The U.S. has a set of laws and regulations imposing sanctions against particular countries, entities and individuals for a variety of reasons. Collectively, these are known as the U.S. Sanctions Program, managed by the Office of Foreign Assets Control. A sanction prohibits U.S. nationals and companies from doing business with those countries or entities that are subject to a sanction. Penalties for violating them range from criminal fines to imprisonment, according to The National Law Review.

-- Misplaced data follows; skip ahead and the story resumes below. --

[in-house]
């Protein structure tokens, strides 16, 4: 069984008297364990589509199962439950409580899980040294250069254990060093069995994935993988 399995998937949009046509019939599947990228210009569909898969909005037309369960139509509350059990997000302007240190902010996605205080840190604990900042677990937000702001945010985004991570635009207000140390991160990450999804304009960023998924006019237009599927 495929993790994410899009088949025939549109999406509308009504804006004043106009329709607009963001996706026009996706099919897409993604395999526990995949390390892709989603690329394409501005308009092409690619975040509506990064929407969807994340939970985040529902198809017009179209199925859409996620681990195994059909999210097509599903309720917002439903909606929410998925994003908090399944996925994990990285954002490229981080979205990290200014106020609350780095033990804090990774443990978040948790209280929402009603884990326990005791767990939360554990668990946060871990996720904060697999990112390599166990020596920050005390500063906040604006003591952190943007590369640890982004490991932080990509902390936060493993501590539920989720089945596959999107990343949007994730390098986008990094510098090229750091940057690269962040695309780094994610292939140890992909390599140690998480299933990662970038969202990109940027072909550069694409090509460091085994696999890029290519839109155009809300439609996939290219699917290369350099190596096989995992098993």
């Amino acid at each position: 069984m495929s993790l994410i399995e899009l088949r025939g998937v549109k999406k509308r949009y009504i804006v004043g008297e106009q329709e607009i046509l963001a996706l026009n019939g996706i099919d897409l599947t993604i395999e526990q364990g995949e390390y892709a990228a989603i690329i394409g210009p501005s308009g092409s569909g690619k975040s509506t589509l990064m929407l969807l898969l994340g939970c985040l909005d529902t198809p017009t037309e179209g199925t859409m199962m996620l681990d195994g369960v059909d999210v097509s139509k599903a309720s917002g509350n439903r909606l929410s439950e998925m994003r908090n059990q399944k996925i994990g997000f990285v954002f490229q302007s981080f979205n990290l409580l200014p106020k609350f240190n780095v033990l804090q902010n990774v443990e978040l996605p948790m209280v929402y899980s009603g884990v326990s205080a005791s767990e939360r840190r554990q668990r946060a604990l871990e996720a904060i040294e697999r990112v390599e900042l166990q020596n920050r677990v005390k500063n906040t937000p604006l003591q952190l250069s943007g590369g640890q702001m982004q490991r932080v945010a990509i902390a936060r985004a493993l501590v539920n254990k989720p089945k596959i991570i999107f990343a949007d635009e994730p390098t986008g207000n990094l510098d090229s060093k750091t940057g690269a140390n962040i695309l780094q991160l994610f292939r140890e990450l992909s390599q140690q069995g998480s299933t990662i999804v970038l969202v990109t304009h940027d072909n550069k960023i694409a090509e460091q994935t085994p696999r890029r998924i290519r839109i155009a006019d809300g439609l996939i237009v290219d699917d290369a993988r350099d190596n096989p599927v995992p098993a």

However, it is important to know that the current U.S. Sanctions Program does allow intellectual property owners to file applications for patents, trademarks, copyrights and so on in countries that are under sanction, The National Law Review said. It is also generally lawful for intellectual property holders to receive said protection, and to review it as necessary. Infringement lawsuits are usually permitted, as is the payment of any intellectual property fees to the government as well as to attorneys and representatives in a sanctioned country, according to the publication. Presently, the Office of Foreign Assets Control allows some degree of intellectual property protection activity in all sanctioned countries but North Korea, which intellectual property owners must obtain a Specific License to undertake any kind of activity in.